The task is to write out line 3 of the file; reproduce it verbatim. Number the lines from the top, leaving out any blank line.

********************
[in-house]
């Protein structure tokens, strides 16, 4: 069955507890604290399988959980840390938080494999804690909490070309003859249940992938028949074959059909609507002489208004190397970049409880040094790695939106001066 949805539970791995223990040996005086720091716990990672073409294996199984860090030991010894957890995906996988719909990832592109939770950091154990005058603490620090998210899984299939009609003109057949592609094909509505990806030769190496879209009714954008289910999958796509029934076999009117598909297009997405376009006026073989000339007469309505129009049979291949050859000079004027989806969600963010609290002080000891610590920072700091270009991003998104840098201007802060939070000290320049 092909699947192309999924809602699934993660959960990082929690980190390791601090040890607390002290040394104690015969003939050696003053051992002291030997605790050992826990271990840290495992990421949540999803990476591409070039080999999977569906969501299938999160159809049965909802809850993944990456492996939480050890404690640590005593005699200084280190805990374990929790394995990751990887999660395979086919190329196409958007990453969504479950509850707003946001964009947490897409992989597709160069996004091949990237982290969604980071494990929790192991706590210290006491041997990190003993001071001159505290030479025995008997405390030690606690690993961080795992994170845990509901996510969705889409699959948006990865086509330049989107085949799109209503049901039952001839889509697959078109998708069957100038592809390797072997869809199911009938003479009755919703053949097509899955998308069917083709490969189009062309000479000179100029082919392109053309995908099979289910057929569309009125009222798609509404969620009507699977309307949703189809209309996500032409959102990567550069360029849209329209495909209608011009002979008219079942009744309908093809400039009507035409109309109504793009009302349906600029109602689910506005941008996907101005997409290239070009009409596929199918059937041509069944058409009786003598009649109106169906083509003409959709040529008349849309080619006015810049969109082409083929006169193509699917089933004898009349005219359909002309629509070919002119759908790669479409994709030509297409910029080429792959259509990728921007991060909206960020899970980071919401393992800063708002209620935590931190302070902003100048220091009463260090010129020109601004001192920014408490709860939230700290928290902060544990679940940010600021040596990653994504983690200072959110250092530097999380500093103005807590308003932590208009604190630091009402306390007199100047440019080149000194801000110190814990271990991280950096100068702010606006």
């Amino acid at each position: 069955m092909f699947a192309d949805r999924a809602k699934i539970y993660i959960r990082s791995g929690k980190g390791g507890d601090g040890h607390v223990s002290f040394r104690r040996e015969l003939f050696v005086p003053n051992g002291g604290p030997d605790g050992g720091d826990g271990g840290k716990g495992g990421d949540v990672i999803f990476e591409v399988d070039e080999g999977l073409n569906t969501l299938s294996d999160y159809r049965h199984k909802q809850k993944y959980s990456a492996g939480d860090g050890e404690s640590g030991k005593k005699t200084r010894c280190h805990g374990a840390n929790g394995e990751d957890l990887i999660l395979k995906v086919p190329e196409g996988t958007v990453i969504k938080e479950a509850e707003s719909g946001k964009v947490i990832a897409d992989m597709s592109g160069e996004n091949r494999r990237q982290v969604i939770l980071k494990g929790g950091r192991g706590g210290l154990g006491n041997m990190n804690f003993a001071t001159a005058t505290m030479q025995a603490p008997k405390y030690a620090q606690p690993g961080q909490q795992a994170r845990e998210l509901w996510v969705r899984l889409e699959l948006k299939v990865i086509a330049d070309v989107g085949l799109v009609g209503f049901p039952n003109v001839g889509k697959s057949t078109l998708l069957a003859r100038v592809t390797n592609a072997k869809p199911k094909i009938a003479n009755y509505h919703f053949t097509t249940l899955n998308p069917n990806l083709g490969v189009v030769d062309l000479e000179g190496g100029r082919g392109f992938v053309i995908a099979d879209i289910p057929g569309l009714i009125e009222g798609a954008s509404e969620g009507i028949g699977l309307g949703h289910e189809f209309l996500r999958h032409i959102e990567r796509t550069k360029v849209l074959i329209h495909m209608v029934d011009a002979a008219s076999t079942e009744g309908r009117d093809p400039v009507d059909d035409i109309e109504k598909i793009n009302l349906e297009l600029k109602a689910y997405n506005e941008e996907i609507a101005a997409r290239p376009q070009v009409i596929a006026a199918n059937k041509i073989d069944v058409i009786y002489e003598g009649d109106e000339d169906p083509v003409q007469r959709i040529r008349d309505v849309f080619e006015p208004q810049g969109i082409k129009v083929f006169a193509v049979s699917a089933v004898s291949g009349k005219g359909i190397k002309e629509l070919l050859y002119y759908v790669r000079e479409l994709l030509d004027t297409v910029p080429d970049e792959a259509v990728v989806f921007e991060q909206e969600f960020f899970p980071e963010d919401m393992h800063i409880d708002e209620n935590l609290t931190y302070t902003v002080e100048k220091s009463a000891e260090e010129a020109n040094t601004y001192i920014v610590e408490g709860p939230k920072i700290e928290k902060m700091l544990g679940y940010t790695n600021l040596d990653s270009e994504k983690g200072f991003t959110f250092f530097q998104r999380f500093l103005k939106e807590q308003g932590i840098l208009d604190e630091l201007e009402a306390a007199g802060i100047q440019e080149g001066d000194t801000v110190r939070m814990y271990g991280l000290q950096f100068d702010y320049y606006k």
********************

């Amino acid at each position: 069955m092909f699947a192309d949805r999924a809602k699934i539970y993660i959960r990082s791995g929690k980190g390791g507890d601090g040890h607390v223990s002290f040394r104690r040996e015969l003939f050696v005086p003053n051992g002291g604290p030997d605790g050992g720091d826990g271990g840290k716990g495992g990421d949540v990672i999803f990476e591409v399988d070039e080999g999977l073409n569906t969501l299938s294996d999160y159809r049965h199984k909802q809850k993944y959980s990456a492996g939480d860090g050890e404690s640590g030991k005593k005699t200084r010894c280190h805990g374990a840390n929790g394995e990751d957890l990887i999660l395979k995906v086919p190329e196409g996988t958007v990453i969504k938080e479950a509850e707003s719909g946001k964009v947490i990832a897409d992989m597709s592109g160069e996004n091949r494999r990237q982290v969604i939770l980071k494990g929790g950091r192991g706590g210290l154990g006491n041997m990190n804690f003993a001071t001159a005058t505290m030479q025995a603490p008997k405390y030690a620090q606690p690993g961080q909490q795992a994170r845990e998210l509901w996510v969705r899984l889409e699959l948006k299939v990865i086509a330049d070309v989107g085949l799109v009609g209503f049901p039952n003109v001839g889509k697959s057949t078109l998708l069957a003859r100038v592809t390797n592609a072997k869809p199911k094909i009938a003479n009755y509505h919703f053949t097509t249940l899955n998308p069917n990806l083709g490969v189009v030769d062309l000479e000179g190496g100029r082919g392109f992938v053309i995908a099979d879209i289910p057929g569309l009714i009125e009222g798609a954008s509404e969620g009507i028949g699977l309307g949703h289910e189809f209309l996500r999958h032409i959102e990567r796509t550069k360029v849209l074959i329209h495909m209608v029934d011009a002979a008219s076999t079942e009744g309908r009117d093809p400039v009507d059909d035409i109309e109504k598909i793009n009302l349906e297009l600029k109602a689910y997405n506005e941008e996907i609507a101005a997409r290239p376009q070009v009409i596929a006026a199918n059937k041509i073989d069944v058409i009786y002489e003598g009649d109106e000339d169906p083509v003409q007469r959709i040529r008349d309505v849309f080619e006015p208004q810049g969109i082409k129009v083929f006169a193509v049979s699917a089933v004898s291949g009349k005219g359909i190397k002309e629509l070919l050859y002119y759908v790669r000079e479409l994709l030509d004027t297409v910029p080429d970049e792959a259509v990728v989806f921007e991060q909206e969600f960020f899970p980071e963010d919401m393992h800063i409880d708002e209620n935590l609290t931190y302070t902003v002080e100048k220091s009463a000891e260090e010129a020109n040094t601004y001192i920014v610590e408490g709860p939230k920072i700290e928290k902060m700091l544990g679940y940010t790695n600021l040596d990653s270009e994504k983690g200072f991003t959110f250092f530097q998104r999380f500093l103005k939106e807590q308003g932590i840098l208009d604190e630091l201007e009402a306390a007199g802060i100047q440019e080149g001066d000194t801000v110190r939070m814990y271990g991280l000290q950096f100068d702010y320049y606006k």